There are numerous controls that let you shape a synthesizer's sounds. Envelope controls let you tailor the attack, sustain, decay, and release time of a sound. A low-frequency oscillator, or LFO, allows you to alter various parameters of a tone. For example, applying the LFO to a tone's pitch creates a vibrato effect. A synthesizer's filter section can be used to remove certain frequencies from a sound and change its timbre. Many synthesizers also have built-in effects like reverb, delay, chorus, and more. If you enjoy pushing the sonic boundaries with what you play, then these are features you'll want to look for in your purchase.
A workstation can be thought of as a miniature composing, recording, and production studio. Most workstations have a number of recording features, such as the ability to record audio, an internal hard drive, multitrack recording, built-in CD burners, etc. Workstations are the pinnacle of the professional keyboard world, and will provide the experienced songwriter or producer with the tools needed to craft, record, edit, and finalize songs.
In choosing a workstation, it's important to be sure it provides enough polyphony to handle the passages you'll play and record. When doing multitrack sequencing, the notes on any track are subtracted from the workstation's total polyphony. The more notes the unit can handle, the more you'll be able to make good use of its recording and sequencing capabilities.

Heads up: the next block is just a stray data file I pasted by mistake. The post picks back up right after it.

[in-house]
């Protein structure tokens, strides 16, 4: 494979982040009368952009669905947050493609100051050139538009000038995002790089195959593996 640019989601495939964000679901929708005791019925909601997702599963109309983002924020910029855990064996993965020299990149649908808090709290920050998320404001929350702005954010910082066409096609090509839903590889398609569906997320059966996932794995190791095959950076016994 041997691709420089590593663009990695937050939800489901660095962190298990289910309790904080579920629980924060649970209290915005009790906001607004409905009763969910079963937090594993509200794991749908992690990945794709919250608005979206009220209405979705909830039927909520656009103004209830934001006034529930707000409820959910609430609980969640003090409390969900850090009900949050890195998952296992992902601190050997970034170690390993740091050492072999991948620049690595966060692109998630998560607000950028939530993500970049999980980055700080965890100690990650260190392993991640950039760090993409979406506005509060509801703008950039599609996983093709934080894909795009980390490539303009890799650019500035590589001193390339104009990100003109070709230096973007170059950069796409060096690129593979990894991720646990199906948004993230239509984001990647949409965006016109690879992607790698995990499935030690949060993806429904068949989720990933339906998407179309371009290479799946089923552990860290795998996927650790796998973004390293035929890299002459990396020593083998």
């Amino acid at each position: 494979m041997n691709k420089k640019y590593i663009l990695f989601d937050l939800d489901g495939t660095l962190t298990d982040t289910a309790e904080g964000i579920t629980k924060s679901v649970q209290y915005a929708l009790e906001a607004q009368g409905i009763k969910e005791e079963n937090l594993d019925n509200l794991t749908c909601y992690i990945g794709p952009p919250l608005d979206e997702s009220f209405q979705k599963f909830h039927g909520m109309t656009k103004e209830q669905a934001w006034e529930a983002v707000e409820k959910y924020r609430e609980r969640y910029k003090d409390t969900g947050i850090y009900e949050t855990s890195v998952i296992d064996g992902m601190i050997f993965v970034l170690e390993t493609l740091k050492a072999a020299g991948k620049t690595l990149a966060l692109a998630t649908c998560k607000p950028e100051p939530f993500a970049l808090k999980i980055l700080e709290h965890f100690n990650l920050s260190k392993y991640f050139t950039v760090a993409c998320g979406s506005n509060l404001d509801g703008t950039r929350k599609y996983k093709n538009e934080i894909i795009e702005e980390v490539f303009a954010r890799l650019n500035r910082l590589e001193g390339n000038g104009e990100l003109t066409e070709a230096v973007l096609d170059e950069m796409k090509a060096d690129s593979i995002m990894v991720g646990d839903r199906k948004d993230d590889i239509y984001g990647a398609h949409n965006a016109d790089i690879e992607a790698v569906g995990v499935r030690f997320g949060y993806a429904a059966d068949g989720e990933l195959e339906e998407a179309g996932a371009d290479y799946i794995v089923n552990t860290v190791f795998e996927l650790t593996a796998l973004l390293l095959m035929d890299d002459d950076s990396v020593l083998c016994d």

The sound sets in most workstations rival those of the top synthesizers. Manufacturers understand that the device will be used for composing and recording, so they tend to load them up with massive sound libraries. You'll typically find a huge array of instruments, such as pianos, guitars, horns, strings, drums, and more. This, of course, lends itself to the workstation being a complete studio-in-a-box.
Computer connectivity is an important function to have in a workstation too, as it allows you to easily sync your workstation with computer recording software. Most workstations come with MIDI and/or USB connections, and some incorporate an mLAN interface that handles MIDI and audio data transfers to and from other devices in your recording network via a FireWire cable. Workstations usually provide audio inputs as well so you can record instruments directly.